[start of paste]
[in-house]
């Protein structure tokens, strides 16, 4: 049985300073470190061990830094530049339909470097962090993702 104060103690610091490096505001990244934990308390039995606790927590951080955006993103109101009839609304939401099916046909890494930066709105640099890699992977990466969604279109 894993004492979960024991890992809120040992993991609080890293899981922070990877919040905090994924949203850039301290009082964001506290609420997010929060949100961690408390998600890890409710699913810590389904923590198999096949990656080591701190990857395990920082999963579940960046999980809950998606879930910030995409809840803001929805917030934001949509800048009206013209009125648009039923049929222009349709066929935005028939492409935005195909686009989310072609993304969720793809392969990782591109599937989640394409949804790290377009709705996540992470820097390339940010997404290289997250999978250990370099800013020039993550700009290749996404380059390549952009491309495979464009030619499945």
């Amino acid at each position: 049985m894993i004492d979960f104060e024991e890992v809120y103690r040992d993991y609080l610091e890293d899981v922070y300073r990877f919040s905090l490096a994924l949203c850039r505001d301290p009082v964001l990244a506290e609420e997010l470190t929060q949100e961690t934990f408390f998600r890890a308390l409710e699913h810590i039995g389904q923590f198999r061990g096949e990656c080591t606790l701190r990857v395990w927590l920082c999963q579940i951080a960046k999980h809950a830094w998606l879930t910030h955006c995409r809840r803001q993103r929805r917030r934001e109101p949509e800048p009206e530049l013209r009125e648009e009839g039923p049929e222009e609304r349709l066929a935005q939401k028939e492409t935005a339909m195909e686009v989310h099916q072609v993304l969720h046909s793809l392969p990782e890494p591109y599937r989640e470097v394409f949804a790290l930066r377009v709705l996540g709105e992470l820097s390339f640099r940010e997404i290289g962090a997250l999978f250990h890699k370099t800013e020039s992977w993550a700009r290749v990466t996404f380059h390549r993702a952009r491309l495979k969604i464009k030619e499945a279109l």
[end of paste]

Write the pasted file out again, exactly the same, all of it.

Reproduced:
[in-house]
């Protein structure tokens, strides 16, 4: 049985300073470190061990830094530049339909470097962090993702 104060103690610091490096505001990244934990308390039995606790927590951080955006993103109101009839609304939401099916046909890494930066709105640099890699992977990466969604279109 894993004492979960024991890992809120040992993991609080890293899981922070990877919040905090994924949203850039301290009082964001506290609420997010929060949100961690408390998600890890409710699913810590389904923590198999096949990656080591701190990857395990920082999963579940960046999980809950998606879930910030995409809840803001929805917030934001949509800048009206013209009125648009039923049929222009349709066929935005028939492409935005195909686009989310072609993304969720793809392969990782591109599937989640394409949804790290377009709705996540992470820097390339940010997404290289997250999978250990370099800013020039993550700009290749996404380059390549952009491309495979464009030619499945």
């Amino acid at each position: 049985m894993i004492d979960f104060e024991e890992v809120y103690r040992d993991y609080l610091e890293d899981v922070y300073r990877f919040s905090l490096a994924l949203c850039r505001d301290p009082v964001l990244a506290e609420e997010l470190t929060q949100e961690t934990f408390f998600r890890a308390l409710e699913h810590i039995g389904q923590f198999r061990g096949e990656c080591t606790l701190r990857v395990w927590l920082c999963q579940i951080a960046k999980h809950a830094w998606l879930t910030h955006c995409r809840r803001q993103r929805r917030r934001e109101p949509e800048p009206e530049l013209r009125e648009e009839g039923p049929e222009e609304r349709l066929a935005q939401k028939e492409t935005a339909m195909e686009v989310h099916q072609v993304l969720h046909s793809l392969p990782e890494p591109y599937r989640e470097v394409f949804a790290l930066r377009v709705l996540g709105e992470l820097s390339f640099r940010e997404i290289g962090a997250l999978f250990h890699k370099t800013e020039s992977w993550a700009r290749v990466t996404f380059h390549r993702a952009r491309l495979k969604i464009k030619e499945a279109l």